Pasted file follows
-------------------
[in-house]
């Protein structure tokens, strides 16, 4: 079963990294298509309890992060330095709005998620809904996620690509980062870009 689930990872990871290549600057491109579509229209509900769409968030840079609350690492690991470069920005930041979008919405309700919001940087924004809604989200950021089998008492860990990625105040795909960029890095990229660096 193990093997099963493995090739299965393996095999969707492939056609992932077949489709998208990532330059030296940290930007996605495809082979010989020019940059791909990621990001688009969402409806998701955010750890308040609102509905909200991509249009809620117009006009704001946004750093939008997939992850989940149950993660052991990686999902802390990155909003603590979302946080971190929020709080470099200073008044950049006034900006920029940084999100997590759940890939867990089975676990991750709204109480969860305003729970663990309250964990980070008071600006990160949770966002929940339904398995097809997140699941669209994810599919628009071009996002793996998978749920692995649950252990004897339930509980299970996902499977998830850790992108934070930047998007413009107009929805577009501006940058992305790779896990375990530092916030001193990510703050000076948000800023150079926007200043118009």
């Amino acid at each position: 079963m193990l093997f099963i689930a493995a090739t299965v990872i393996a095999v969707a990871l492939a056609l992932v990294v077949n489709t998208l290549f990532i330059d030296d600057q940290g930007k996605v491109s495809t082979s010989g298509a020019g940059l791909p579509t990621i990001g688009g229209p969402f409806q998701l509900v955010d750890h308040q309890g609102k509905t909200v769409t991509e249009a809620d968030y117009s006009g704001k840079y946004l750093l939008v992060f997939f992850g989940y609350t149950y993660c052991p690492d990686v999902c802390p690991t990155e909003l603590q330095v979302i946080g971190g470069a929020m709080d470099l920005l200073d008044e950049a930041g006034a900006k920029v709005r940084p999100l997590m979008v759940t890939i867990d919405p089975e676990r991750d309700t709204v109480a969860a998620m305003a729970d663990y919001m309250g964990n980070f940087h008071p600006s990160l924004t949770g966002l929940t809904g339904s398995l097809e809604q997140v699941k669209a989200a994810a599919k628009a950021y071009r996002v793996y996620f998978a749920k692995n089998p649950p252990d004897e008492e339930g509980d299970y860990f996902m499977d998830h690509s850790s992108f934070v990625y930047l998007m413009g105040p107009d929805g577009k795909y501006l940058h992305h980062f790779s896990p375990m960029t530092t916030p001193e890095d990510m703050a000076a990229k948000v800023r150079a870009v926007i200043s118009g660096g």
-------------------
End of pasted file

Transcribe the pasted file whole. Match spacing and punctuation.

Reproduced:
[in-house]
């Protein structure tokens, strides 16, 4: 079963990294298509309890992060330095709005998620809904996620690509980062870009 689930990872990871290549600057491109579509229209509900769409968030840079609350690492690991470069920005930041979008919405309700919001940087924004809604989200950021089998008492860990990625105040795909960029890095990229660096 193990093997099963493995090739299965393996095999969707492939056609992932077949489709998208990532330059030296940290930007996605495809082979010989020019940059791909990621990001688009969402409806998701955010750890308040609102509905909200991509249009809620117009006009704001946004750093939008997939992850989940149950993660052991990686999902802390990155909003603590979302946080971190929020709080470099200073008044950049006034900006920029940084999100997590759940890939867990089975676990991750709204109480969860305003729970663990309250964990980070008071600006990160949770966002929940339904398995097809997140699941669209994810599919628009071009996002793996998978749920692995649950252990004897339930509980299970996902499977998830850790992108934070930047998007413009107009929805577009501006940058992305790779896990375990530092916030001193990510703050000076948000800023150079926007200043118009």
């Amino acid at each position: 079963m193990l093997f099963i689930a493995a090739t299965v990872i393996a095999v969707a990871l492939a056609l992932v990294v077949n489709t998208l290549f990532i330059d030296d600057q940290g930007k996605v491109s495809t082979s010989g298509a020019g940059l791909p579509t990621i990001g688009g229209p969402f409806q998701l509900v955010d750890h308040q309890g609102k509905t909200v769409t991509e249009a809620d968030y117009s006009g704001k840079y946004l750093l939008v992060f997939f992850g989940y609350t149950y993660c052991p690492d990686v999902c802390p690991t990155e909003l603590q330095v979302i946080g971190g470069a929020m709080d470099l920005l200073d008044e950049a930041g006034a900006k920029v709005r940084p999100l997590m979008v759940t890939i867990d919405p089975e676990r991750d309700t709204v109480a969860a998620m305003a729970d663990y919001m309250g964990n980070f940087h008071p600006s990160l924004t949770g966002l929940t809904g339904s398995l097809e809604q997140v699941k669209a989200a994810a599919k628009a950021y071009r996002v793996y996620f998978a749920k692995n089998p649950p252990d004897e008492e339930g509980d299970y860990f996902m499977d998830h690509s850790s992108f934070v990625y930047l998007m413009g105040p107009d929805g577009k795909y501006l940058h992305h980062f790779s896990p375990m960029t530092t916030p001193e890095d990510m703050a000076a990229k948000v800023r150079a870009v926007i200043s118009g660096g």